No Angels – Mae West, Rosalind Russell and Carole Lombard
11 Feb 21–21 Feb 21
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Retrospective of the 71th Berlin International Film Festival
The Retrospective of the Berlin International Film Festival 2021 will showcase the comedic oeuvre of American actresses Mae West, Rosalind Russell, and Carole Lombard. The spotlight will be on some 30 films that bear the unmistakeable signature of each of the actresses in a classic Hollywood comedy.
About the actresses
Mae West began her film career at the age of 39. Already successful in theater and variety shows, her screen debut was in Archie Mayo’s ‘Night After Night’ (USA, 1932). She shortly rose to become the best-paid actress of the 1930s. In contrast to the era’s ideal of beauty, her trademark became her stylization of her own figure. Almost all of the 12 films she made will be screened in the Retrospective, including Wesley Ruggles’ ‘I’m No Angel’ (USA, 1933) and Raoul Walsh’s ‘Klondike Annie’ (USA, 1936), in which West played her perhaps most controversial role, as the disreputable Frisco Doll, who flees to Alaska and, along the way, assumes the identity of the pious missionary Sister Annie. Mae West wrote most of the stories and scripts for her own films; her aggressive use of her sex appeal often brought her in conflict with the Hollywood censors.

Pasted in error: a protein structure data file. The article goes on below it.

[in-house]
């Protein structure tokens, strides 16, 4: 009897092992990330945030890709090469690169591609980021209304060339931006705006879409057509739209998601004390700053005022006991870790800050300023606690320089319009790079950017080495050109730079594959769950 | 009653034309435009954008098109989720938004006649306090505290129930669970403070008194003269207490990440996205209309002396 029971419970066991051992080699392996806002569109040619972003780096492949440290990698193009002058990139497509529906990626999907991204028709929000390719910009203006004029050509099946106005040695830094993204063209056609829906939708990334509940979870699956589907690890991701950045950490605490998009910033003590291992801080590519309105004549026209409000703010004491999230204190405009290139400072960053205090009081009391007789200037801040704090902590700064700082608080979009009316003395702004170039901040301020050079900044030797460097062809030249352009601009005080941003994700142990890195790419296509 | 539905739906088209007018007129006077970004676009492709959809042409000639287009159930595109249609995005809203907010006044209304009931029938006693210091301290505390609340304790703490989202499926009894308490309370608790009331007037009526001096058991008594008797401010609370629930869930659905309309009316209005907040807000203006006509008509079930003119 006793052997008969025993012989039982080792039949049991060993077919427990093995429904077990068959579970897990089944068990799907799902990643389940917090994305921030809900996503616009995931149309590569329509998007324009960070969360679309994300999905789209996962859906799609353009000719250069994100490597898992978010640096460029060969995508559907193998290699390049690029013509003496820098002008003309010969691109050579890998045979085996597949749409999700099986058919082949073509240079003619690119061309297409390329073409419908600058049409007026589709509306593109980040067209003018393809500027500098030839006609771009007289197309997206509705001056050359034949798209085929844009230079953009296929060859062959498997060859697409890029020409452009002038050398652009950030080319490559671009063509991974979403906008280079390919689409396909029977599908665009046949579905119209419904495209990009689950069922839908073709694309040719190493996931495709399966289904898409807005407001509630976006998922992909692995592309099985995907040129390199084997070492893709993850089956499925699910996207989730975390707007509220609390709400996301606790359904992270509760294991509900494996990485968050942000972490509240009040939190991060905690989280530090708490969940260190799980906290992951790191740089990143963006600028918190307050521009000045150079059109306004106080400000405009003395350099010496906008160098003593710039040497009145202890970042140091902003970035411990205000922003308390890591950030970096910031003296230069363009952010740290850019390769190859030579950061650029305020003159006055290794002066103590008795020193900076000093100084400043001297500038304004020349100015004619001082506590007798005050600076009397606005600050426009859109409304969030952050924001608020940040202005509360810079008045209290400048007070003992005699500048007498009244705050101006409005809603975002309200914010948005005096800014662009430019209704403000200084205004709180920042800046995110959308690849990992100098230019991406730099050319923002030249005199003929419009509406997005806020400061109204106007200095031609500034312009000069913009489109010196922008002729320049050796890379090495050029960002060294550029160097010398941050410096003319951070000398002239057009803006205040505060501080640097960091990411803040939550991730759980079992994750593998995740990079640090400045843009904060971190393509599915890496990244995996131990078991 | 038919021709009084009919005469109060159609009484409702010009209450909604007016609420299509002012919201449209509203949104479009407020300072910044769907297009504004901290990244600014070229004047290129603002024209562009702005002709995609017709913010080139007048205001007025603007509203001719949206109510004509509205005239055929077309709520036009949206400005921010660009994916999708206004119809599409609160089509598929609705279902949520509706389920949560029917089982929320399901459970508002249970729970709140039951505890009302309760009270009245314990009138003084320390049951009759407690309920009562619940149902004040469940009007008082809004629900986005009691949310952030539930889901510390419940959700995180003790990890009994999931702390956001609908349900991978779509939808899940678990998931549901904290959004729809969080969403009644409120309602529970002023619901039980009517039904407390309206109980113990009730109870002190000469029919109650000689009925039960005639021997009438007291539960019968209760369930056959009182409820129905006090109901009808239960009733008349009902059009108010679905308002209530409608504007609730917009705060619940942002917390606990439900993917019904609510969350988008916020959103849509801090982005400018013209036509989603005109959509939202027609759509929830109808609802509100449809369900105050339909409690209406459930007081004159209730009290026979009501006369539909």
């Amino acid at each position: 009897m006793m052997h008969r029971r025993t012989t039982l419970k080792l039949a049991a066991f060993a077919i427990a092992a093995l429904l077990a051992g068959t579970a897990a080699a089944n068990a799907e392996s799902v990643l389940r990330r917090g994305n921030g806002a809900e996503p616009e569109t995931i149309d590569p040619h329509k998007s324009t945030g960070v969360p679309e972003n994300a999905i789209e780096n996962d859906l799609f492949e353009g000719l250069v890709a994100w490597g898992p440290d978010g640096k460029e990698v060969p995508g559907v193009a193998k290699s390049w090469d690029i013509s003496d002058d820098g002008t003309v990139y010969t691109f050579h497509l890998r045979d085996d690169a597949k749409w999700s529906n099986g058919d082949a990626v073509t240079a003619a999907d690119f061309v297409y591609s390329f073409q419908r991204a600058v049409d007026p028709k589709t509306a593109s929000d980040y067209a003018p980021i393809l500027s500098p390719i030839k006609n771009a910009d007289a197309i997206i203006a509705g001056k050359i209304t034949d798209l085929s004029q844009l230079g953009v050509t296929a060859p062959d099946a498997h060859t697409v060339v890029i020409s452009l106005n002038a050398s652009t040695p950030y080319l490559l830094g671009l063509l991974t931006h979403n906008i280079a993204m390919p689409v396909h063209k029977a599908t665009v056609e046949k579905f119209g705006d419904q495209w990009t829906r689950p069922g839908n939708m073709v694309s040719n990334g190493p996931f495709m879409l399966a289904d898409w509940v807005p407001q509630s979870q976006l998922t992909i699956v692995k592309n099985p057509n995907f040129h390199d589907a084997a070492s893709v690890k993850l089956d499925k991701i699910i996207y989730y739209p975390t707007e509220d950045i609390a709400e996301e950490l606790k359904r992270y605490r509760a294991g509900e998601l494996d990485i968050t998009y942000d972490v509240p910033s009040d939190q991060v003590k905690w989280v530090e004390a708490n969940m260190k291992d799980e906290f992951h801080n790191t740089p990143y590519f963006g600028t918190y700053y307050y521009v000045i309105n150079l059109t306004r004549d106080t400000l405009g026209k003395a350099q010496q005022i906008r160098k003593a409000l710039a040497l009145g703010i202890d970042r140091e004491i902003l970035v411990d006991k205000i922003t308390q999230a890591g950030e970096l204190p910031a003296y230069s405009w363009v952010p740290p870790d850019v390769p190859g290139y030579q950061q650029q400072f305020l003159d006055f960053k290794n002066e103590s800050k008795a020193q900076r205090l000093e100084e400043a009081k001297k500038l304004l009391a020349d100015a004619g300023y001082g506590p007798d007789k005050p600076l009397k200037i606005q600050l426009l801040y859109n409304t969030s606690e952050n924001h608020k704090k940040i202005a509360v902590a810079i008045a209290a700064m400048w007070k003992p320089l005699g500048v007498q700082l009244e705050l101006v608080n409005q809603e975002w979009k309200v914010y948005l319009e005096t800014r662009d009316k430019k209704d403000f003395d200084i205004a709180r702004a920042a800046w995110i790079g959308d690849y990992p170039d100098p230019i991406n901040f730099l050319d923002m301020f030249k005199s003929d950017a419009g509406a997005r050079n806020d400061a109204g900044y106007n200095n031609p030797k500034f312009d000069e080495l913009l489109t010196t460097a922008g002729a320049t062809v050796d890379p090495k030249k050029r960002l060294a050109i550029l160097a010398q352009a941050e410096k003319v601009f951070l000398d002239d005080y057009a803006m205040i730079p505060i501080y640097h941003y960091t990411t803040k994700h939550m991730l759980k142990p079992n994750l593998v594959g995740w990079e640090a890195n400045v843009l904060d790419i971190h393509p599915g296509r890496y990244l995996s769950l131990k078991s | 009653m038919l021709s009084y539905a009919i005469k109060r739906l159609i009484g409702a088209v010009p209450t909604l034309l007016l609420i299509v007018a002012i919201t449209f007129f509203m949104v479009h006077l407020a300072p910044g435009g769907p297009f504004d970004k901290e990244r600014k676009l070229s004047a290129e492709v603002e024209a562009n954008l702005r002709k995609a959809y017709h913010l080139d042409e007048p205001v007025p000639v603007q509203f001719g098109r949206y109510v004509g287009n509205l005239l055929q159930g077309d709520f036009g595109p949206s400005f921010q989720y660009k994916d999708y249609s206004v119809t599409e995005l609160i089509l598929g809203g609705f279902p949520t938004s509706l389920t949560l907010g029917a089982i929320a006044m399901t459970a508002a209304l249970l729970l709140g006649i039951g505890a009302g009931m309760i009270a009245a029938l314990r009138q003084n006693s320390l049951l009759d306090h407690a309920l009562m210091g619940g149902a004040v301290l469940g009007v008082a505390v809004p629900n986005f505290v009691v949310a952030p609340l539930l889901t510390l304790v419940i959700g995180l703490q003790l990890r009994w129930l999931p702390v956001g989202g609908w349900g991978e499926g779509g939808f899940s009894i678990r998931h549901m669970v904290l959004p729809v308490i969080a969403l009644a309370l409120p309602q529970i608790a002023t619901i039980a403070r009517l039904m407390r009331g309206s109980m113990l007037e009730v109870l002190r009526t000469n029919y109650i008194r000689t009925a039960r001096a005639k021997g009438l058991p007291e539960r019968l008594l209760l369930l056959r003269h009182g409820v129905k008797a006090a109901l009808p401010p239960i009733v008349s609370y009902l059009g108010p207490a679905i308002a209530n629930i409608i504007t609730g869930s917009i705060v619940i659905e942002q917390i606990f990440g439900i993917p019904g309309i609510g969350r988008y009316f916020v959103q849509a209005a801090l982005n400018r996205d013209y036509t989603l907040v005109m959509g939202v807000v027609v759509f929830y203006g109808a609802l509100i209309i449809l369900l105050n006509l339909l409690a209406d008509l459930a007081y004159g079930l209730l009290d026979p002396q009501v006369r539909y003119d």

Rosalind Russell’s breakthrough as a comedienne came in George Cukor’s ‘The Women’ (USA, 1939). In the long career that followed, she would play both dramatic and comedy roles. In the comedies, Russell’s characters are often successful businesswomen who must choose between love and a career. She holds her own in a male-dominated world as a quick-witted journalist (‘Four’s a Crowd’, USA, 1938, directed by Michael Curtiz) or a worldly-wise judge (‘Design for Scandal’, USA, 1941, directed by Norman Taurog). With her impeccable timing and utter command of physical comedy, Russell was a master – indeed, a mistress – of slapstick. This Retrospective will give us a chance to rediscover her thespian skills.
Carole Lombard acted in silent films before advancing – like Mae West – to become a star at Paramount Pictures in the 1930s. Before dying young in a plane accident in 1942, she acted in more than 40 films, most of them comedies. Her interpretations carried a sense of the feminine and ranged from the naïf to the elegant woman of the world. She was brilliant as the carefree rich socialite in ‘My Man Godfrey’ (USA, 1936, directed by Gregory La Cava), as a spirited actress in ‘Twentieth Century’ (USA, 1934, directed by Howard Hawks), and in ‘No Man of Her Own’ (USA, 1932, directed by Wesley Ruggles) as the small-town girl who yearns for the big, wide world and even bigger love. Her acting style was a blend of lightness, charm, and wit, which she displayed in a multitude of variations.